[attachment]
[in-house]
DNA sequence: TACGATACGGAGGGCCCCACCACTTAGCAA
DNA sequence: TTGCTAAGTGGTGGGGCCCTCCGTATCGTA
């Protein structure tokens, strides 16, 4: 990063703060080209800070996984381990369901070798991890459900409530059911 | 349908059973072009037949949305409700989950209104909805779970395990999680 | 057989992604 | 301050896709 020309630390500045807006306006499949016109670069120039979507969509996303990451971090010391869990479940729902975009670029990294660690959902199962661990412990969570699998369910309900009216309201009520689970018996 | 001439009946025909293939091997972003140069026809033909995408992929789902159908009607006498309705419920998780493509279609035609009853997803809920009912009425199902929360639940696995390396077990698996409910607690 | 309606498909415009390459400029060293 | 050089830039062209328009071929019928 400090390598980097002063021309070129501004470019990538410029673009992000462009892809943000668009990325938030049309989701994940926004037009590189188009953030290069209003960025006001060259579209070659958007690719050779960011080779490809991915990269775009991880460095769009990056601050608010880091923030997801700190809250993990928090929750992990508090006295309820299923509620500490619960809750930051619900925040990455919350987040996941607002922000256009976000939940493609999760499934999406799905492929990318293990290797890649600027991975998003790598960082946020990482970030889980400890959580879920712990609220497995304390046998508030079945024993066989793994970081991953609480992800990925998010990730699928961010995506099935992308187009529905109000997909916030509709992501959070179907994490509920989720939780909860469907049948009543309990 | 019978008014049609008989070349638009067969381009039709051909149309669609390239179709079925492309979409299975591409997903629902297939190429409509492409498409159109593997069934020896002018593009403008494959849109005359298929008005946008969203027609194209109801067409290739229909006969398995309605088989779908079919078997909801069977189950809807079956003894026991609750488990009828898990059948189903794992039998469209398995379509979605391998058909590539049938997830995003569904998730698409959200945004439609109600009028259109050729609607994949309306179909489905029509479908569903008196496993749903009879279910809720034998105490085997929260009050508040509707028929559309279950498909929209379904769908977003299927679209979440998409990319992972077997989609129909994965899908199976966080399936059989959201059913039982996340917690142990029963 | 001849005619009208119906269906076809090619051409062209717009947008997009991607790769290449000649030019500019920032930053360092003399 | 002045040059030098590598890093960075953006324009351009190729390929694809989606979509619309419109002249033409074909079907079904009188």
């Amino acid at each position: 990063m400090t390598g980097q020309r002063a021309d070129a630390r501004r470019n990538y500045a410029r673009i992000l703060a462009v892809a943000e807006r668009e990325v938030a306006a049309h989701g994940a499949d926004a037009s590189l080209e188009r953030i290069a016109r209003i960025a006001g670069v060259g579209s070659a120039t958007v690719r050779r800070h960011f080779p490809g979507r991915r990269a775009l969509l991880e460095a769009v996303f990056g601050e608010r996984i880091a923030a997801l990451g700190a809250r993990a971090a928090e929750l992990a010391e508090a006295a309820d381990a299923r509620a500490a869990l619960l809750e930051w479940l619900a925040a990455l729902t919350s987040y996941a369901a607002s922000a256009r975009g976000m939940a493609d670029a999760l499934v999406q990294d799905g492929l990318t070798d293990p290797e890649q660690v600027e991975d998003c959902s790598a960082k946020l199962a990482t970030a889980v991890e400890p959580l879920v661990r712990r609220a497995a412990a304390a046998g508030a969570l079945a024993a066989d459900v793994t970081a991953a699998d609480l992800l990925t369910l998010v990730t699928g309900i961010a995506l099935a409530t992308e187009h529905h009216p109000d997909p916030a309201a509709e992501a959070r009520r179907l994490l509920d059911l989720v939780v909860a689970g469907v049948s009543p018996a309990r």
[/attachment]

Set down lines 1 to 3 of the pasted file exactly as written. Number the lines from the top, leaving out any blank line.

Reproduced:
[in-house]
DNA sequence: TACGATACGGAGGGCCCCACCACTTAGCAA
DNA sequence: TTGCTAAGTGGTGGGGCCCTCCGTATCGTA